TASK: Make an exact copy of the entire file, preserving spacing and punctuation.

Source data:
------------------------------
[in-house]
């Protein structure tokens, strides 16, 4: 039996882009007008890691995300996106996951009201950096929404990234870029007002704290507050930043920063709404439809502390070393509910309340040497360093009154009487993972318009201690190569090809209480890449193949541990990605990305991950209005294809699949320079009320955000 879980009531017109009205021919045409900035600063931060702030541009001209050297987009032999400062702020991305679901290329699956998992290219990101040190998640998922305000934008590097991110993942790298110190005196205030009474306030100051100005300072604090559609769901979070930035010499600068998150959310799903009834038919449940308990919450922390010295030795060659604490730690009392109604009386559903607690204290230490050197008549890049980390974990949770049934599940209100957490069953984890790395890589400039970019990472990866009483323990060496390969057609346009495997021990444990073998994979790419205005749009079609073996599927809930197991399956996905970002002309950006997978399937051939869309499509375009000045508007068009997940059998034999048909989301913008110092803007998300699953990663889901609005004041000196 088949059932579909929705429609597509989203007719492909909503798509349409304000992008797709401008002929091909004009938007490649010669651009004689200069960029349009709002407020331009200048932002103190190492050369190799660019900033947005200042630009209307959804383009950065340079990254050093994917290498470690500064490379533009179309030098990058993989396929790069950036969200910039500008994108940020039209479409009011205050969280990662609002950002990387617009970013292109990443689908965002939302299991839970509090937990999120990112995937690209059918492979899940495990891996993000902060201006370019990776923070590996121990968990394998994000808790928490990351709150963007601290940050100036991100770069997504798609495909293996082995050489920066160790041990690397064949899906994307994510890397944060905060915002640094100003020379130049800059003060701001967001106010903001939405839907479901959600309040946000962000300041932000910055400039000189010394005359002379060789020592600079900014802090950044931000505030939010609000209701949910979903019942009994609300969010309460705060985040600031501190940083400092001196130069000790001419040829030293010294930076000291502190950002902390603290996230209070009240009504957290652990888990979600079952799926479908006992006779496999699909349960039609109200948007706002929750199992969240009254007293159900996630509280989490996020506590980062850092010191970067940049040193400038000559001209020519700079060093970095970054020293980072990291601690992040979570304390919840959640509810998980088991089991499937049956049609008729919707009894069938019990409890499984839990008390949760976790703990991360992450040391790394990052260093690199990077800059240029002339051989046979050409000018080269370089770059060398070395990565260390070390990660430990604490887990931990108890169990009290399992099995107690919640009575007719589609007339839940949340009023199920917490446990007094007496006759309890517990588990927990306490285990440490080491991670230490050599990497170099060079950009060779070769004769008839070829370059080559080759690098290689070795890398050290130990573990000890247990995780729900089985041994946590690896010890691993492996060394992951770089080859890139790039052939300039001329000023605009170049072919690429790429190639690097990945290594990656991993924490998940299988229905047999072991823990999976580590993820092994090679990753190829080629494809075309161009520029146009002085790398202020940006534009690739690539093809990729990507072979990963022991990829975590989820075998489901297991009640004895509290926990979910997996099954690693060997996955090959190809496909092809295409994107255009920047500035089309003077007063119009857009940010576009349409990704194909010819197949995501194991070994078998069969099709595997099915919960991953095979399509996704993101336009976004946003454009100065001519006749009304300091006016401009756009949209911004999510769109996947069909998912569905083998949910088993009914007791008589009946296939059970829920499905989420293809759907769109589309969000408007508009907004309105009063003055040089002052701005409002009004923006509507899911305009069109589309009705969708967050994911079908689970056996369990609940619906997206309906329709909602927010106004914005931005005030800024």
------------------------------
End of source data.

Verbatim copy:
[in-house]
């Protein structure tokens, strides 16, 4: 039996882009007008890691995300996106996951009201950096929404990234870029007002704290507050930043920063709404439809502390070393509910309340040497360093009154009487993972318009201690190569090809209480890449193949541990990605990305991950209005294809699949320079009320955000 879980009531017109009205021919045409900035600063931060702030541009001209050297987009032999400062702020991305679901290329699956998992290219990101040190998640998922305000934008590097991110993942790298110190005196205030009474306030100051100005300072604090559609769901979070930035010499600068998150959310799903009834038919449940308990919450922390010295030795060659604490730690009392109604009386559903607690204290230490050197008549890049980390974990949770049934599940209100957490069953984890790395890589400039970019990472990866009483323990060496390969057609346009495997021990444990073998994979790419205005749009079609073996599927809930197991399956996905970002002309950006997978399937051939869309499509375009000045508007068009997940059998034999048909989301913008110092803007998300699953990663889901609005004041000196 088949059932579909929705429609597509989203007719492909909503798509349409304000992008797709401008002929091909004009938007490649010669651009004689200069960029349009709002407020331009200048932002103190190492050369190799660019900033947005200042630009209307959804383009950065340079990254050093994917290498470690500064490379533009179309030098990058993989396929790069950036969200910039500008994108940020039209479409009011205050969280990662609002950002990387617009970013292109990443689908965002939302299991839970509090937990999120990112995937690209059918492979899940495990891996993000902060201006370019990776923070590996121990968990394998994000808790928490990351709150963007601290940050100036991100770069997504798609495909293996082995050489920066160790041990690397064949899906994307994510890397944060905060915002640094100003020379130049800059003060701001967001106010903001939405839907479901959600309040946000962000300041932000910055400039000189010394005359002379060789020592600079900014802090950044931000505030939010609000209701949910979903019942009994609300969010309460705060985040600031501190940083400092001196130069000790001419040829030293010294930076000291502190950002902390603290996230209070009240009504957290652990888990979600079952799926479908006992006779496999699909349960039609109200948007706002929750199992969240009254007293159900996630509280989490996020506590980062850092010191970067940049040193400038000559001209020519700079060093970095970054020293980072990291601690992040979570304390919840959640509810998980088991089991499937049956049609008729919707009894069938019990409890499984839990008390949760976790703990991360992450040391790394990052260093690199990077800059240029002339051989046979050409000018080269370089770059060398070395990565260390070390990660430990604490887990931990108890169990009290399992099995107690919640009575007719589609007339839940949340009023199920917490446990007094007496006759309890517990588990927990306490285990440490080491991670230490050599990497170099060079950009060779070769004769008839070829370059080559080759690098290689070795890398050290130990573990000890247990995780729900089985041994946590690896010890691993492996060394992951770089080859890139790039052939300039001329000023605009170049072919690429790429190639690097990945290594990656991993924490998940299988229905047999072991823990999976580590993820092994090679990753190829080629494809075309161009520029146009002085790398202020940006534009690739690539093809990729990507072979990963022991990829975590989820075998489901297991009640004895509290926990979910997996099954690693060997996955090959190809496909092809295409994107255009920047500035089309003077007063119009857009940010576009349409990704194909010819197949995501194991070994078998069969099709595997099915919960991953095979399509996704993101336009976004946003454009100065001519006749009304300091006016401009756009949209911004999510769109996947069909998912569905083998949910088993009914007791008589009946296939059970829920499905989420293809759907769109589309969000408007508009907004309105009063003055040089002052701005409002009004923006509507899911305009069109589309009705969708967050994911079908689970056996369990609940619906997206309906329709909602927010106004914005931005005030800024």